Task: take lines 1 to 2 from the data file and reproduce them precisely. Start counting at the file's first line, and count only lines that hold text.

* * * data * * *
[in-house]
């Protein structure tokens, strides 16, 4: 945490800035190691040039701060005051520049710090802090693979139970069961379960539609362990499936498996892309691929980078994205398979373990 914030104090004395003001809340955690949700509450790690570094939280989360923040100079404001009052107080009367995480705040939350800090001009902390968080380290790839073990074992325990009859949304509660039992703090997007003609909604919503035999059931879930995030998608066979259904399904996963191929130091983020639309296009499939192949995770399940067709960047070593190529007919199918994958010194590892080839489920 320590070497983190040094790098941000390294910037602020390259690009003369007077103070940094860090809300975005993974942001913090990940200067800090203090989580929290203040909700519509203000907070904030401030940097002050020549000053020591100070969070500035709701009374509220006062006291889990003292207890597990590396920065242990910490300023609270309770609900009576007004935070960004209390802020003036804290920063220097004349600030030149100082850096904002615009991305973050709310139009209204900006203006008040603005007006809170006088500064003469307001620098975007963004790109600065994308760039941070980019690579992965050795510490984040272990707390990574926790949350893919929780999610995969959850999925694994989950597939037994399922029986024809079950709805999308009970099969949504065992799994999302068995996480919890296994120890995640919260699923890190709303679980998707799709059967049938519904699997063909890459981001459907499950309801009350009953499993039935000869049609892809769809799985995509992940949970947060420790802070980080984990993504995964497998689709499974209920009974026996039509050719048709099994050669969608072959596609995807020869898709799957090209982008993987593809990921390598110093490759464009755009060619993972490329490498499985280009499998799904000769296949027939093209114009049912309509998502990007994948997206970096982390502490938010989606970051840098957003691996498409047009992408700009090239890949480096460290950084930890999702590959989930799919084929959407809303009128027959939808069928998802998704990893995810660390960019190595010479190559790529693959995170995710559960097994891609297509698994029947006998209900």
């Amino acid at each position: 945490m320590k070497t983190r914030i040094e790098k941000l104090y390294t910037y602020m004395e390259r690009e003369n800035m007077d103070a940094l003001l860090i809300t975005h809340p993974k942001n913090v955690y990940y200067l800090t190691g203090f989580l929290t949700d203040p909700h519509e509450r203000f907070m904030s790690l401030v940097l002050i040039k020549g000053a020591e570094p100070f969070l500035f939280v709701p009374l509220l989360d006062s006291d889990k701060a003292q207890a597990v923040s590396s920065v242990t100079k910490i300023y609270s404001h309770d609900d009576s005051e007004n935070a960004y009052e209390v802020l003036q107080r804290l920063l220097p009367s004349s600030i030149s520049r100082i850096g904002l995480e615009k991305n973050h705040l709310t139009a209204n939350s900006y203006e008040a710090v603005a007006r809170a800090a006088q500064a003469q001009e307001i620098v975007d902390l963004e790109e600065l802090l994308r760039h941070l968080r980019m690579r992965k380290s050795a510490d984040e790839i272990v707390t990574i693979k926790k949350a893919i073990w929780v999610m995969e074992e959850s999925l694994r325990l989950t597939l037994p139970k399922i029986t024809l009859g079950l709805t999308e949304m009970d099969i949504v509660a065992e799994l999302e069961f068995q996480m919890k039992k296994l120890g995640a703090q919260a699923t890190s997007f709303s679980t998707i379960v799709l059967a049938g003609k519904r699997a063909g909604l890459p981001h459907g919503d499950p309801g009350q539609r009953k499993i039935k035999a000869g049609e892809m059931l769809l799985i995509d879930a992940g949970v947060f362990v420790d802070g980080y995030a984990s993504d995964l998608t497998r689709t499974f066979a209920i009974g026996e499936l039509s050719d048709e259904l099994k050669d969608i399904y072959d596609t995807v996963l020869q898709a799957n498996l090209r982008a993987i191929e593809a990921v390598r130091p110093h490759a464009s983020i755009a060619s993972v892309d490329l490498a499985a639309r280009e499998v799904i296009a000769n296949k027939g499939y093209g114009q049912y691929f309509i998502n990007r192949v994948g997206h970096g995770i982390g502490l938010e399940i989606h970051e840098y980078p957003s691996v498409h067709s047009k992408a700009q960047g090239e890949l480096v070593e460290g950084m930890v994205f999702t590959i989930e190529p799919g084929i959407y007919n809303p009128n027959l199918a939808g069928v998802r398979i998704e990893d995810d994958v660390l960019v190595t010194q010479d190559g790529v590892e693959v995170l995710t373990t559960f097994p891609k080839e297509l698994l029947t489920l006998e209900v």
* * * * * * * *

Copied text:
[in-house]
């Protein structure tokens, strides 16, 4: 945490800035190691040039701060005051520049710090802090693979139970069961379960539609362990499936498996892309691929980078994205398979373990 914030104090004395003001809340955690949700509450790690570094939280989360923040100079404001009052107080009367995480705040939350800090001009902390968080380290790839073990074992325990009859949304509660039992703090997007003609909604919503035999059931879930995030998608066979259904399904996963191929130091983020639309296009499939192949995770399940067709960047070593190529007919199918994958010194590892080839489920 320590070497983190040094790098941000390294910037602020390259690009003369007077103070940094860090809300975005993974942001913090990940200067800090203090989580929290203040909700519509203000907070904030401030940097002050020549000053020591100070969070500035709701009374509220006062006291889990003292207890597990590396920065242990910490300023609270309770609900009576007004935070960004209390802020003036804290920063220097004349600030030149100082850096904002615009991305973050709310139009209204900006203006008040603005007006809170006088500064003469307001620098975007963004790109600065994308760039941070980019690579992965050795510490984040272990707390990574926790949350893919929780999610995969959850999925694994989950597939037994399922029986024809079950709805999308009970099969949504065992799994999302068995996480919890296994120890995640919260699923890190709303679980998707799709059967049938519904699997063909890459981001459907499950309801009350009953499993039935000869049609892809769809799985995509992940949970947060420790802070980080984990993504995964497998689709499974209920009974026996039509050719048709099994050669969608072959596609995807020869898709799957090209982008993987593809990921390598110093490759464009755009060619993972490329490498499985280009499998799904000769296949027939093209114009049912309509998502990007994948997206970096982390502490938010989606970051840098957003691996498409047009992408700009090239890949480096460290950084930890999702590959989930799919084929959407809303009128027959939808069928998802998704990893995810660390960019190595010479190559790529693959995170995710559960097994891609297509698994029947006998209900």